Without Proof: Meet Amy Silver

"Let's just say God doesn't want me in His house. I wish I could be part of His family. The need to belong... Maybe it's because my mom died in my teens, and my father threatened legal action if I contacted him again."

I’m trying something different today: instead of introducing Amy Silver myself, I’ve asked my editorial assistant (and son), Matthew Sketchley, to do the honours.

Matthew Sketchley

Matthew Sketchley

Matthew writes… I’ll call it dark fantasy, but I’m not sure that’s quite right. Some is dark speculative. He’s just started a blog called Probably Nothing Interesting, which often makes me laugh but which is definitely not for everyone.

Matthew: Alrighty then. We’ve got Amy Silver here today. Amy’s the protagonist in Without Proof, a Christian romantic suspense novel. It’s great to have you here Amy, how are you doing?

Amy:  I’m fine, thanks, Matthew. This is the second time someone’s wanted to interview me today. I’m not sure what’s up with that.

Matthew: Your last name is Silver… any connection to Harry Silver, the dangerous offender? Reporters are always looking for new angles.

Amy: He’s my cousin, but thankfully we’ve never met. He wouldn’t even know I exist.

Matthew: Well, I guess a lot of people think you’re interesting. What was your other interview about? Anything exciting?

Amy:  I’m just an ordinary person. My claim to fame is surviving the plane crash that killed my fiancé. That was almost two years ago now, and a local reporter came looking for a human interest story for the paper. It’s really not my thing, but I thought it could give some free advertising for the art gallery where I work. Then at the end, this guy asks if I have any suspicions about the crash. Apparently there are ways to sabotage a small plane that may not be noticed. Honestly, I don’t know what to think about that. Wouldn’t you know, if someone hated you enough to want to kill you?

Matthew: I’d think you would, although some people do extreme things for reasons that don’t necessarily make sense outside of their own heads. You were banged up pretty badly yourself in the crash – how have you dealt with what happened? Did you get much support from family and friends in the aftermath?

Amy:  My fiancé’s parents deserted me in the hospital, and I have no family of my own. His best friend, Michael, offered me a place to stay. Michael’s great-aunt moved in to help drive me to appointments. They’re good people. As I healed, I worked myself into a job in Michael’s art gallery. The crash was tragic, but I’m finding a new life, and I like it here.

Matthew: It’s horrible that they would just walk out on you like that, but it’s nice to see that Michael and his aunt are good enough to take care of you. Can you tell us a little bit about your relationship with the two of them?

Amy:  We all live in this huge house, with Michael’s studio and gallery. Aunt Bay is what you might call “feisty.” She’s a good buffer when Michael tries to overprotect me. I’m ready to move forward with my life, but I don’t think he sees that.

Matthew: Sometimes it’s hard to really see when someone else is ready to move on. Now, I know Michael and Aunt Bay are very Christian people. How do you feel, living with them when you’re not exactly someone of faith yourself?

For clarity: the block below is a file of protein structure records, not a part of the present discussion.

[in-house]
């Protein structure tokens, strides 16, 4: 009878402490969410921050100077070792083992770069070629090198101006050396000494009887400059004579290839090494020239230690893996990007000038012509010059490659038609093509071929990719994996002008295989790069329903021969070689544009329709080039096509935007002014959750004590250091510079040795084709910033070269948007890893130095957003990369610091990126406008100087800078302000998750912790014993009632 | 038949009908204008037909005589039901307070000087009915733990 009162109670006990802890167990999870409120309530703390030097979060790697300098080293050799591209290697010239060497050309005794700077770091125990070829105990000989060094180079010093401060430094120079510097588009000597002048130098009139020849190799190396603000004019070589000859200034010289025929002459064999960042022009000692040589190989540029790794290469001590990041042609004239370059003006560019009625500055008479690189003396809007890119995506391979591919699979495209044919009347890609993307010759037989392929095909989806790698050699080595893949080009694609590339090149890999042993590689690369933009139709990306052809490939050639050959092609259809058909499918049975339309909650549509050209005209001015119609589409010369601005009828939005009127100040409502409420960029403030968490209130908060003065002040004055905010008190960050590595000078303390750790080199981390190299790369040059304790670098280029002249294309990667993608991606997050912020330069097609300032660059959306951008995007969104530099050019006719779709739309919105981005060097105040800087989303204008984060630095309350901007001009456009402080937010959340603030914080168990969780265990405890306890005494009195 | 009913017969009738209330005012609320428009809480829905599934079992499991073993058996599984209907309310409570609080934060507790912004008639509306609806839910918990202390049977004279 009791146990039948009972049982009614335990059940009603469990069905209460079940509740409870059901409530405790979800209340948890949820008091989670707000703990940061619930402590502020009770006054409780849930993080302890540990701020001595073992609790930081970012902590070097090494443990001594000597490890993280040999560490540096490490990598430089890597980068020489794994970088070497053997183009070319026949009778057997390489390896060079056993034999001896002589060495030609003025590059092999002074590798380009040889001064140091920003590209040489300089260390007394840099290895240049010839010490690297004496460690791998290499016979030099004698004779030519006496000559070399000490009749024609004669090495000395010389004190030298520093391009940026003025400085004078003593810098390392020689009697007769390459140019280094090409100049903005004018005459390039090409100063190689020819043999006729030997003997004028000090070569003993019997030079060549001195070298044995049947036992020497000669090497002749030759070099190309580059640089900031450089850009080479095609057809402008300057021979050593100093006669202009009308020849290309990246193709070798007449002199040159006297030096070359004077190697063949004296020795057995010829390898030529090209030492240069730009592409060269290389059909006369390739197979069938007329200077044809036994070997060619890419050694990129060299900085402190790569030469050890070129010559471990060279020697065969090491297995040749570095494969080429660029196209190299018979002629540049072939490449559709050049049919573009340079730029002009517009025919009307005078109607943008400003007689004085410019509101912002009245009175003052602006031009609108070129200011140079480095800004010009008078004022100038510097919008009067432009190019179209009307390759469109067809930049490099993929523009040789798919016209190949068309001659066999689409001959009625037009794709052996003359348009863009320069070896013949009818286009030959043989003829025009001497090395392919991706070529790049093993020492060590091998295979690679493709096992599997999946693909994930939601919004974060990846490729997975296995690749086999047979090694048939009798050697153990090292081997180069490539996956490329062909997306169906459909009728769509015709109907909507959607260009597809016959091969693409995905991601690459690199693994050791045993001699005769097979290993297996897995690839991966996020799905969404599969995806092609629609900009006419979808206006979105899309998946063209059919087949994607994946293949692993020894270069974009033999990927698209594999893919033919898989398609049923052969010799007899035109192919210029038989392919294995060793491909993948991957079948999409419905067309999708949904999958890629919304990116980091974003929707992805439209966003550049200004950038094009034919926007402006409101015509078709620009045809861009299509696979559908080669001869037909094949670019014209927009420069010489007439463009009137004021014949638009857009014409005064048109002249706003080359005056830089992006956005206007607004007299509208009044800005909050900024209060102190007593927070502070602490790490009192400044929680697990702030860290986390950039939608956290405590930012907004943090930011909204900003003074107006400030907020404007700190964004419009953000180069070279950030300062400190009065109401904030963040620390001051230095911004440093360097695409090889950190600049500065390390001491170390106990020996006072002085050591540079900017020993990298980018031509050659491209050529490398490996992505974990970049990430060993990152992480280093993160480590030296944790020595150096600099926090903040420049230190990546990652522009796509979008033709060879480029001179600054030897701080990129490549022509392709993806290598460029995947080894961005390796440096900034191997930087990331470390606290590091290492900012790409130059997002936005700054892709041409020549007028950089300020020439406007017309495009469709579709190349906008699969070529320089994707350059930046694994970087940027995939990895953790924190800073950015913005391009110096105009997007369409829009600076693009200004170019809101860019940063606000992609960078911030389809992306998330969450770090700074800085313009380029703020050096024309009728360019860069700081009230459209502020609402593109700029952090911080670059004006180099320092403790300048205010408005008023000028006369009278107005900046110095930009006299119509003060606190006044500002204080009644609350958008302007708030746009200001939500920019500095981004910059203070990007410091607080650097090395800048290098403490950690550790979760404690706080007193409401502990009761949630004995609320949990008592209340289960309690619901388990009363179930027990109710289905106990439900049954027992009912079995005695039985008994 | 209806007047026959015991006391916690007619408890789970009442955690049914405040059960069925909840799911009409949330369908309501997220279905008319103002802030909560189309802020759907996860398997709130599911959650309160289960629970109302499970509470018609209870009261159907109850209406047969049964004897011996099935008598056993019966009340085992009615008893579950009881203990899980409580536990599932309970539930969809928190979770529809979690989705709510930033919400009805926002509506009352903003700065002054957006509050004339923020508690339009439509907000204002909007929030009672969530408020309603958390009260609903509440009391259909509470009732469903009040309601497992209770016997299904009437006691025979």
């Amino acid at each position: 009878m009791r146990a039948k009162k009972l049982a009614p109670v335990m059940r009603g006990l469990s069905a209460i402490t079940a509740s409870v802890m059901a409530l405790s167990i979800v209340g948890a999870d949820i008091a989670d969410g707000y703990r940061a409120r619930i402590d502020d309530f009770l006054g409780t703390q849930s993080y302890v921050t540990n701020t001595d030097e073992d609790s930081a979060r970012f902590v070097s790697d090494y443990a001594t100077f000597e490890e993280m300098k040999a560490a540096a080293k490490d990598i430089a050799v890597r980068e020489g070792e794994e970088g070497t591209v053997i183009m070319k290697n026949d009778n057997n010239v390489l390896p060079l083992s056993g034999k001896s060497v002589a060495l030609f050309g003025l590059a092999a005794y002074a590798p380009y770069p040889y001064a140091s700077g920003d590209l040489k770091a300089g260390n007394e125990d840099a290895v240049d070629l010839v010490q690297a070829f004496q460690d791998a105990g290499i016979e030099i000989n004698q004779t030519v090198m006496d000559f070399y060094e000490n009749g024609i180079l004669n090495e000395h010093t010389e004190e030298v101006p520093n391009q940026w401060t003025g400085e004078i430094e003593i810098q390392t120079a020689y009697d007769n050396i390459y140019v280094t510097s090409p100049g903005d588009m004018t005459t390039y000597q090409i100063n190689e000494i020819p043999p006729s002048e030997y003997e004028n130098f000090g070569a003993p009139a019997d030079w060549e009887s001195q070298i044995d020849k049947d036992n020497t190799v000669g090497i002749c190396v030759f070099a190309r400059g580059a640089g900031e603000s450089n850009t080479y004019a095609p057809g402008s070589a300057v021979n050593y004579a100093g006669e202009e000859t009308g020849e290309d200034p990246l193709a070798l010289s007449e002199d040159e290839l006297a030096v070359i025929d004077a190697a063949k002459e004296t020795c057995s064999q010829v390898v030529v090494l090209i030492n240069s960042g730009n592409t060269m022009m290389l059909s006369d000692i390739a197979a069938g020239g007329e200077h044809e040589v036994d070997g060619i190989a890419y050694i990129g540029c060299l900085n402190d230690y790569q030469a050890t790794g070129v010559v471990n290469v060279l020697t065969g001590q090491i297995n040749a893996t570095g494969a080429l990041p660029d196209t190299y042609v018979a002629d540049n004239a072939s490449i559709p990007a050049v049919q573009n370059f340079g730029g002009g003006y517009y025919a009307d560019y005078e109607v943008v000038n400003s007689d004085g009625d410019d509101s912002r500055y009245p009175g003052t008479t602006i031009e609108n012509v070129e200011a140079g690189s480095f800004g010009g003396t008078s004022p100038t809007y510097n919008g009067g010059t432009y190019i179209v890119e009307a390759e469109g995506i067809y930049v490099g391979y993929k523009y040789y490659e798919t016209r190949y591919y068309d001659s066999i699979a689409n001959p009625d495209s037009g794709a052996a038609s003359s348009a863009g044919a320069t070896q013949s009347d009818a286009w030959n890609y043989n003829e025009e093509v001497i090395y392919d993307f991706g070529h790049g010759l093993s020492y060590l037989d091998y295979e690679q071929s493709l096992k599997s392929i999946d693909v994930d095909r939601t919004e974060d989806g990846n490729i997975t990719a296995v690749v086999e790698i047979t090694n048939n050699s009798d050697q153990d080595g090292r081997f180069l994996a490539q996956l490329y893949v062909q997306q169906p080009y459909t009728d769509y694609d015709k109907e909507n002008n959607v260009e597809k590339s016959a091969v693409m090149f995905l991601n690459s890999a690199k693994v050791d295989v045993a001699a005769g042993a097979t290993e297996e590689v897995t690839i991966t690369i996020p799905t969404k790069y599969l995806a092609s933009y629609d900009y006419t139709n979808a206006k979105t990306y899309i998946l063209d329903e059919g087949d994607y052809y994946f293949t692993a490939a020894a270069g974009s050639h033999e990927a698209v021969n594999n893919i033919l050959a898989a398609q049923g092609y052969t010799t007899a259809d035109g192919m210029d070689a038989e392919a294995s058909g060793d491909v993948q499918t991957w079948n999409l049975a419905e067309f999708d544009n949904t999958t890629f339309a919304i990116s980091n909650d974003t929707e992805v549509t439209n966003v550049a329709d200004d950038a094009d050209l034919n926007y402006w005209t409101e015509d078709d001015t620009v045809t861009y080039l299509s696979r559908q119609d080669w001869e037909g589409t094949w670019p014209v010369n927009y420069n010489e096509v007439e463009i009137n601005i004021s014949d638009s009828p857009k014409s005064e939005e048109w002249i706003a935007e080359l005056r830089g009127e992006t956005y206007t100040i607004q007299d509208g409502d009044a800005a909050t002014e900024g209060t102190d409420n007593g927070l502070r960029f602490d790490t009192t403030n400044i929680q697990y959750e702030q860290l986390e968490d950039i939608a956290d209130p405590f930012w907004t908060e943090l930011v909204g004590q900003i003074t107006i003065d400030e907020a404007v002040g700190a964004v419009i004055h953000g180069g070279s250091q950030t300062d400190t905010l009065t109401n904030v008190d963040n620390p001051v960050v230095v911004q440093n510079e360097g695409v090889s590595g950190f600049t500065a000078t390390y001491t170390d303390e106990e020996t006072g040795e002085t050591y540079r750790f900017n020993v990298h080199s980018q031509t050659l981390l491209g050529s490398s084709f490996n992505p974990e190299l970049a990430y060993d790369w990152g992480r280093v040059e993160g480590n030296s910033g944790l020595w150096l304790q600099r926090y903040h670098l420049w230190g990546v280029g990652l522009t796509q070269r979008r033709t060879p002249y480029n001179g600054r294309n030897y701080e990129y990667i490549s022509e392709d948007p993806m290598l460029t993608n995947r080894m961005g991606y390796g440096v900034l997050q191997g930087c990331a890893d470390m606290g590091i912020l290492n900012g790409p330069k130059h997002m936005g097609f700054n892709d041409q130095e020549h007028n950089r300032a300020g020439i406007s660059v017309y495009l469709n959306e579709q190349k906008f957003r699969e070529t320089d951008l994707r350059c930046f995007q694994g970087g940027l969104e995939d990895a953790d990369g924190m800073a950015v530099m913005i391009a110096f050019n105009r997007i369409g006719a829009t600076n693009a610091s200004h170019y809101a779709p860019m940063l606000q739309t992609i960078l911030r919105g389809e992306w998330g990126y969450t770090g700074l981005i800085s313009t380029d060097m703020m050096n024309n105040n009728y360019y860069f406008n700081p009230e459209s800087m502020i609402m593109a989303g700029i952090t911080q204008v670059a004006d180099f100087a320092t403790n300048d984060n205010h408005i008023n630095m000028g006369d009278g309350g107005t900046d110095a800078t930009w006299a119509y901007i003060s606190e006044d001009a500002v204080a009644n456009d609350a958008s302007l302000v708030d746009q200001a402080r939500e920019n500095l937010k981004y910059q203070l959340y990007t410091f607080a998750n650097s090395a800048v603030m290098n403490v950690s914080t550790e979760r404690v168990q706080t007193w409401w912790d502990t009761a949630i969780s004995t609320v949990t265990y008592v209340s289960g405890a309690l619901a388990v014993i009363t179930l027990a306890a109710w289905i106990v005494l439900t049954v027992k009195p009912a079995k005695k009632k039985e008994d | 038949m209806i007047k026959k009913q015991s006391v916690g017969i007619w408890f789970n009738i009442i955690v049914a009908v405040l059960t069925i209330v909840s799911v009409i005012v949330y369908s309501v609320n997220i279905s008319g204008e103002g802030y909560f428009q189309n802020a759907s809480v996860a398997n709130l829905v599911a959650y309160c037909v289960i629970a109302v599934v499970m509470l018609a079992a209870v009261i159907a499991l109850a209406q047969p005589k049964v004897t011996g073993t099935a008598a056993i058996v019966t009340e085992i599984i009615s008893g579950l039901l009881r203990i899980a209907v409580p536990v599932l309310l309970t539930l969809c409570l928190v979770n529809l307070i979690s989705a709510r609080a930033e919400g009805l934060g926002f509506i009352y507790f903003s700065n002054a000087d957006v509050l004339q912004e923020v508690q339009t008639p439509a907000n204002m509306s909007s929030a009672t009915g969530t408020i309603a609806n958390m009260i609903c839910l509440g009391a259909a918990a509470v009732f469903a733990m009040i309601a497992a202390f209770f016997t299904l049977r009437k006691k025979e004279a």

Amy:  It’s usually not an issue. They respect that I don’t want to attend church with them. Sometimes Michael plays Christian music while he’s painting, and that can make me… almost homesick. With this sabotage idea? The reporter asked Aunt Bay to pray for the truth to come out. I still hope there’s nothing to it, but if there is, maybe God will listen to her.

Matthew: What do you mean by “homesick?” Have you considered going out to church with them if you feel that way?

Amy:  Let’s just say God doesn’t want me in His house. I wish I could be part of His family. The need to belong is strong for me. Maybe it’s because my mom died in my teens, and my father threatened legal action if I contacted him again.

Matthew: Wow, Amy, that’s a lot to deal with. I think we have time for one last question, and I’m sure this is the one everyone wants to hear. You’re in a romantic suspense novel. We talked a little bit about the plane crash, so we’ve heard about the suspense, but where does the romance come in?

Amy:  From my perspective, romance is almost as unlikely as that sabotage theory. Michael doesn’t have a clue how I feel about him. It’s like he thinks I still belong to Gilles.

Matthew: Do you think that’s why he’s so protective? What does he think of this whole sabotage theory?

Amy:  You may be right, but I don’t know how to make him see the truth. The sabotage? He doesn’t believe it, and he’s angry with the reporter for bringing it up.

Matthew: Well, that sounds tense and complicated. I’m sure you’ll all have a great time working this one out! This has been an interview with Amy Silver, protagonist of Without Proof.

[Other Without Proof interviews: Michael Stratton, Aunt Bay, and the supporting cast.]

Without Proof [Redemption's Edge 3]“Asking questions could cost your life.”

Two years after the plane crash that killed her fiancé, Amy Silver has fallen for his best friend, artist Michael Stratton. When a local reporter claims the small aircraft may have been sabotaged, it reopens Amy’s grief.

Anonymous warnings and threats are Amy’s only proof that the tragedy was deliberate, and she has nowhere to turn. The authorities don’t believe her, God is not an option, and Michael’s protection is starting to feel like a cage.

Do you like clean reads with a Christian thread? Grab your copy today at the Without Proof book page.

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